Quit nagging!

If you're going to charge for software, don't nag your potential users into submission. On my computer, that's grounds for an uninstall.
Written by Ed Burnette, Contributor

Lately I've been experimenting with Python for prototyping a symbolic substitution algorithm that will eventually be written in Java (if I can ever figure out what the requirements are and how to implement them, but that's another story). So I downloaded an Eclipse plug-in named PyDev that provides support for Python programming.

It worked fine, but a few days later after an update that loaded some extensions, I got a rude surprise - a nag dialog. This one said that if I wanted to get rid of the nag dialogs I needed to buy the software. Well, I'm not even sure I'm going to be using it very long so I just hit OK to make it go away, after waiting for the clever little delay that grays out the OK button to make SURE I read the dialog.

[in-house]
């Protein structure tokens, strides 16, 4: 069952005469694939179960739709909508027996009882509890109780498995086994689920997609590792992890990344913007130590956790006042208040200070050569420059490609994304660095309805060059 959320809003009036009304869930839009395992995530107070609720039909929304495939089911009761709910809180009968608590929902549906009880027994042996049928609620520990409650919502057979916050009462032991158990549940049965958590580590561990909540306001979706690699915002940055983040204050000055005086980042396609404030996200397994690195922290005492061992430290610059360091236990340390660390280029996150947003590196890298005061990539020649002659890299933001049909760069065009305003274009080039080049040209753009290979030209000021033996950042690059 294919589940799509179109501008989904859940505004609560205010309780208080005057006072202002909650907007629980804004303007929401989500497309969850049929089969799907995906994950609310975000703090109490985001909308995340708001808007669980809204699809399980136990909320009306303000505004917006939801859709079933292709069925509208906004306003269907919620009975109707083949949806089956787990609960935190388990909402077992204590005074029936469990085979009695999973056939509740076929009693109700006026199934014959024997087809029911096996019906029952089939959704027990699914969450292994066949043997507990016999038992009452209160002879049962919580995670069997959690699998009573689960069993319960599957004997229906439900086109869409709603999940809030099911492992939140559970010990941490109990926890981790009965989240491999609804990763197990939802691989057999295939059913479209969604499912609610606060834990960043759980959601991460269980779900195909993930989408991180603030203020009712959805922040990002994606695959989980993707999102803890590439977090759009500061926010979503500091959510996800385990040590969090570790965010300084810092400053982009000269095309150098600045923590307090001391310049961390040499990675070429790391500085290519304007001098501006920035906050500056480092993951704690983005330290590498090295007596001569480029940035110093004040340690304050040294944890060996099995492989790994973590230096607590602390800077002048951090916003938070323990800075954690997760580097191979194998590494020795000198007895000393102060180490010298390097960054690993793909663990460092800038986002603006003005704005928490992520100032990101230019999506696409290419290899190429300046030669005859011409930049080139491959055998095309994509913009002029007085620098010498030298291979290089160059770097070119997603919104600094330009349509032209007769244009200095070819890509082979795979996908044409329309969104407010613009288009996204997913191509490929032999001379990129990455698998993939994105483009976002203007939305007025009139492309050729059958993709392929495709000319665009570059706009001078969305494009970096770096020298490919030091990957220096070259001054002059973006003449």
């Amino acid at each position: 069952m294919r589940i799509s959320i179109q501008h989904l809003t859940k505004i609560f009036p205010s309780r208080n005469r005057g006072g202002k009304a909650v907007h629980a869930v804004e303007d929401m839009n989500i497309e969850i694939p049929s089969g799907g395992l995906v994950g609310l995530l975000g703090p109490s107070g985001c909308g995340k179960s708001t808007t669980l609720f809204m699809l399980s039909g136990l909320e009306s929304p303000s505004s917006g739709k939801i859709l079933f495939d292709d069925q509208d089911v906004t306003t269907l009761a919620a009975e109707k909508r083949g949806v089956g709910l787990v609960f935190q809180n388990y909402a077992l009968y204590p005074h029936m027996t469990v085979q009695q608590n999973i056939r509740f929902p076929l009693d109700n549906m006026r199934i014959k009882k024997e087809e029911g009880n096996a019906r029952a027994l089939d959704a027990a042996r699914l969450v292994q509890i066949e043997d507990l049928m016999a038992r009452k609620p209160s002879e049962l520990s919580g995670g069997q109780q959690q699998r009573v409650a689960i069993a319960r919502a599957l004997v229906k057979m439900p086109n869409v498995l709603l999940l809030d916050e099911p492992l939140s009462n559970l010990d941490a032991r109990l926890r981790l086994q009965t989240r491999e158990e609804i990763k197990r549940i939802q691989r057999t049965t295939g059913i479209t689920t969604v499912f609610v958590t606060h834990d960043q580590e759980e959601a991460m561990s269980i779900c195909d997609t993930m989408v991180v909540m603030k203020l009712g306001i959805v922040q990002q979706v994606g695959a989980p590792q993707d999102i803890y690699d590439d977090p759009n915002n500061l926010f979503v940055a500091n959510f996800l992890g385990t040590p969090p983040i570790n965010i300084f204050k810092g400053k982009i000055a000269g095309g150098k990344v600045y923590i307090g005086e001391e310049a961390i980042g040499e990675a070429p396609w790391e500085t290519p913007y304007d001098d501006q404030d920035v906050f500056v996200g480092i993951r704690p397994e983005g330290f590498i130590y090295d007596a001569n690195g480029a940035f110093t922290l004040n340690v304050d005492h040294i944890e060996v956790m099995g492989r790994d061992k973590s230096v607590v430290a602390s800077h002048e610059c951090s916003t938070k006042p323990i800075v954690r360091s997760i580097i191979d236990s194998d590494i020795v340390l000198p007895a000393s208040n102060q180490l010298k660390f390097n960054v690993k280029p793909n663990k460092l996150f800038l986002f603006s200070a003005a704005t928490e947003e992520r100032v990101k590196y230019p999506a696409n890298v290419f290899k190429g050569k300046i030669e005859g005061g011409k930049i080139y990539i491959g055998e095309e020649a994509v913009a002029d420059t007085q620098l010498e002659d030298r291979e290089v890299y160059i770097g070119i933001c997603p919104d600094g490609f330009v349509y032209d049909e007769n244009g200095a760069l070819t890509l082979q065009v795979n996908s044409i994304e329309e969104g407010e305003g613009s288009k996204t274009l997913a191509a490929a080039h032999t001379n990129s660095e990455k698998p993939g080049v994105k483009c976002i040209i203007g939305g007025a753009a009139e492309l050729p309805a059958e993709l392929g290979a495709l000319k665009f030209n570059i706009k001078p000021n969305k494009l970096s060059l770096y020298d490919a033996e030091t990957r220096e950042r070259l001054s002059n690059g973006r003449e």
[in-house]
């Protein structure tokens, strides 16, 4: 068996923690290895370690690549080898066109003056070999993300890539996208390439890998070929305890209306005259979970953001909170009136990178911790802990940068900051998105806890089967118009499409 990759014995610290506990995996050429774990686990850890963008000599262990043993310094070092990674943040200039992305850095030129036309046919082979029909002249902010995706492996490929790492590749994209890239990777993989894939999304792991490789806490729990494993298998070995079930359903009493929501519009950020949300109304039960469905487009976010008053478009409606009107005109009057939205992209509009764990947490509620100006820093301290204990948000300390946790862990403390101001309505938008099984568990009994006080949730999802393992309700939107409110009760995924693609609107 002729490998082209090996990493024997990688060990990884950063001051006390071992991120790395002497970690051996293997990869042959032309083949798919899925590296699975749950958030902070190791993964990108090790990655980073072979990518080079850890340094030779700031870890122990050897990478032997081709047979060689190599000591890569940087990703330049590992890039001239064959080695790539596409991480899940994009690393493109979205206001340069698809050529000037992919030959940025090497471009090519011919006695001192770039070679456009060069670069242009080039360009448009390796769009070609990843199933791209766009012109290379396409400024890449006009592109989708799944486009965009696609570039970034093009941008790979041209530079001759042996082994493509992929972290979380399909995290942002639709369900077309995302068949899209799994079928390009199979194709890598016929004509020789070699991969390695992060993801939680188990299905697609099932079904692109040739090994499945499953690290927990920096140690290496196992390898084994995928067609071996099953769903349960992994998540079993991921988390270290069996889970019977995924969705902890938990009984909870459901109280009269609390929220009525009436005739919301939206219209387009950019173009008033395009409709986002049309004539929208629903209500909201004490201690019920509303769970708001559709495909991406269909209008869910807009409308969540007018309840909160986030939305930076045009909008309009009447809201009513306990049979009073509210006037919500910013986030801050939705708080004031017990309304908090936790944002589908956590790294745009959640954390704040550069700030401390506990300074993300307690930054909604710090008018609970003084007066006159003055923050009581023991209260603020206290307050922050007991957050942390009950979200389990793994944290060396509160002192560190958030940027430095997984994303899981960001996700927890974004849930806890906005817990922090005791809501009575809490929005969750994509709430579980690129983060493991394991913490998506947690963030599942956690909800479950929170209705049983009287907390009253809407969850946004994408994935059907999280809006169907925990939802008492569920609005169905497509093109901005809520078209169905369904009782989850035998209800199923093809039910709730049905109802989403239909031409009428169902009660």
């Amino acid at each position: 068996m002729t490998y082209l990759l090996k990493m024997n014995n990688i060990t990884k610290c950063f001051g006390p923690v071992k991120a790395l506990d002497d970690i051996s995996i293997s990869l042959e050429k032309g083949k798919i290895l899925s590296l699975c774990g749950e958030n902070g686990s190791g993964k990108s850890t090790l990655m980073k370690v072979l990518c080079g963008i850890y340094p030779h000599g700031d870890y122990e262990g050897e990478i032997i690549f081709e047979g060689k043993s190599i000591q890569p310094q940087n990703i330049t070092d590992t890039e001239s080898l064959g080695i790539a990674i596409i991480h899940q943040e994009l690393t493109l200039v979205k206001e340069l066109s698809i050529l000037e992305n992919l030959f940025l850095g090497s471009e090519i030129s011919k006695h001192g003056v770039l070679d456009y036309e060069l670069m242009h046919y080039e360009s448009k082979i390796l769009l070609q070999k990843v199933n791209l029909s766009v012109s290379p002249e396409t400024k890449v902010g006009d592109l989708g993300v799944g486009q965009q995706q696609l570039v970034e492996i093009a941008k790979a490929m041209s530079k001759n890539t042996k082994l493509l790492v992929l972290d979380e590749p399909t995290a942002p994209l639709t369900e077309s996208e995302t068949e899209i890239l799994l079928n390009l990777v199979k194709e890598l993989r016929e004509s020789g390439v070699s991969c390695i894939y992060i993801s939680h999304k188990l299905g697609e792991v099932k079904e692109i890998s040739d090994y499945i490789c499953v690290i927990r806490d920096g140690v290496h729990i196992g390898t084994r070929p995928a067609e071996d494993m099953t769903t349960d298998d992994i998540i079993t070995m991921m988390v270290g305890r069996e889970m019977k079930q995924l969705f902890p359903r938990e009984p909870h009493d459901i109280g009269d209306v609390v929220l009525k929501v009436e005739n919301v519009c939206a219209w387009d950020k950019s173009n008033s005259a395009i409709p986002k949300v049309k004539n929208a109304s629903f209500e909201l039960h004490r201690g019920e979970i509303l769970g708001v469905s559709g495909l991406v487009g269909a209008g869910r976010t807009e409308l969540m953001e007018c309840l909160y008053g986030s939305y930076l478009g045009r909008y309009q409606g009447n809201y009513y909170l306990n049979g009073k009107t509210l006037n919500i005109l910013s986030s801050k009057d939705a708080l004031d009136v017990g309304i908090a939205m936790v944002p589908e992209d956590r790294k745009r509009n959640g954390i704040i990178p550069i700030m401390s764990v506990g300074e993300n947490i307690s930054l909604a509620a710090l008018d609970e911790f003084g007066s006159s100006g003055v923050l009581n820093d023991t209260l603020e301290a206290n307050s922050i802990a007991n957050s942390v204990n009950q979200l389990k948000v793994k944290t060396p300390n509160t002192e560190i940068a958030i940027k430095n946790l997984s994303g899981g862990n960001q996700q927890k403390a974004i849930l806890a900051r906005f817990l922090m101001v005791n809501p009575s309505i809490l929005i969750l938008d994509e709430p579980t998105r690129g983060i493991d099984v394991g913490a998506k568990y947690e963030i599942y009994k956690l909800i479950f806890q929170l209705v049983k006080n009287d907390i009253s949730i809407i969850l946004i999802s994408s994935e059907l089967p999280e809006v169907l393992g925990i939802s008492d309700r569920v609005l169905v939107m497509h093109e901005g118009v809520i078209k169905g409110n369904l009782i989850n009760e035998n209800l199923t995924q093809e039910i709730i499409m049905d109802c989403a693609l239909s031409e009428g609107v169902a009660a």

A few minutes later it was back again. I wasn't even using the editor, I was reading mail or something and *poink* up it came. Grr, go away, *click*. A few minutes later: *poink* *poink* *poink* (yes, I got three of them in a row).  Ok, that's ridiculous.

I'll give the developers the benefit of the doubt that it wasn't designed to pop up quite that often, but I uninstalled the software anyway. I'm not opposed to paying money for useful software, but this is not the way to extract it from me. Does anybody like nag screens?

If it's not going to be free, then I'd rather have time limited software. Full functionality, for a trial period. For example Camtasia hooked me by working for free until the week before I had to deliver an important online presentation. I liked it better than any of the free alternatives, so I ponied up. But it was my choice.

Before adding a nag screen to your application, ask yourself this: Do you really want to start a relationship with your customer by annoying and nagging them into giving you money?

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